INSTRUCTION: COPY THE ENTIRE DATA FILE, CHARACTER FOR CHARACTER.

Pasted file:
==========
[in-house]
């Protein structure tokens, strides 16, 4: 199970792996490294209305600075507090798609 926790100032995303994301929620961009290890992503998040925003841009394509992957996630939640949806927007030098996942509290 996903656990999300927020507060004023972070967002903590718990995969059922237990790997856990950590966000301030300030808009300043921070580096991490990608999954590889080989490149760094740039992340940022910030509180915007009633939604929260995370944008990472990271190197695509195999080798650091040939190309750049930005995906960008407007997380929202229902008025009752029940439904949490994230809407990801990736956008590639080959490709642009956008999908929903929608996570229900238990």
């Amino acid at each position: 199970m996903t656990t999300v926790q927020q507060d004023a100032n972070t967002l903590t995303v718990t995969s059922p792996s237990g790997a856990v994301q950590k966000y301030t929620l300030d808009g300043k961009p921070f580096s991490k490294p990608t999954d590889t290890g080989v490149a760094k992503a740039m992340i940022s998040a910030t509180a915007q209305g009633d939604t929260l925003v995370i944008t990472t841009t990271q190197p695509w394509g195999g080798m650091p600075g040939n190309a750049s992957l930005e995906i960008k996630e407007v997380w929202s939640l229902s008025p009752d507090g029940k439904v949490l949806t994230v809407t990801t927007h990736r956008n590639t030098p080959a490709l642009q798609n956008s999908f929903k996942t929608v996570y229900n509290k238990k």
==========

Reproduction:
[in-house]
């Protein structure tokens, strides 16, 4: 199970792996490294209305600075507090798609 926790100032995303994301929620961009290890992503998040925003841009394509992957996630939640949806927007030098996942509290 996903656990999300927020507060004023972070967002903590718990995969059922237990790997856990950590966000301030300030808009300043921070580096991490990608999954590889080989490149760094740039992340940022910030509180915007009633939604929260995370944008990472990271190197695509195999080798650091040939190309750049930005995906960008407007997380929202229902008025009752029940439904949490994230809407990801990736956008590639080959490709642009956008999908929903929608996570229900238990």
């Amino acid at each position: 199970m996903t656990t999300v926790q927020q507060d004023a100032n972070t967002l903590t995303v718990t995969s059922p792996s237990g790997a856990v994301q950590k966000y301030t929620l300030d808009g300043k961009p921070f580096s991490k490294p990608t999954d590889t290890g080989v490149a760094k992503a740039m992340i940022s998040a910030t509180a915007q209305g009633d939604t929260l925003v995370i944008t990472t841009t990271q190197p695509w394509g195999g080798m650091p600075g040939n190309a750049s992957l930005e995906i960008k996630e407007v997380w929202s939640l229902s008025p009752d507090g029940k439904v949490l949806t994230v809407t990801t927007h990736r956008n590639t030098p080959a490709l642009q798609n956008s999908f929903k996942t929608v996570y229900n509290k238990k």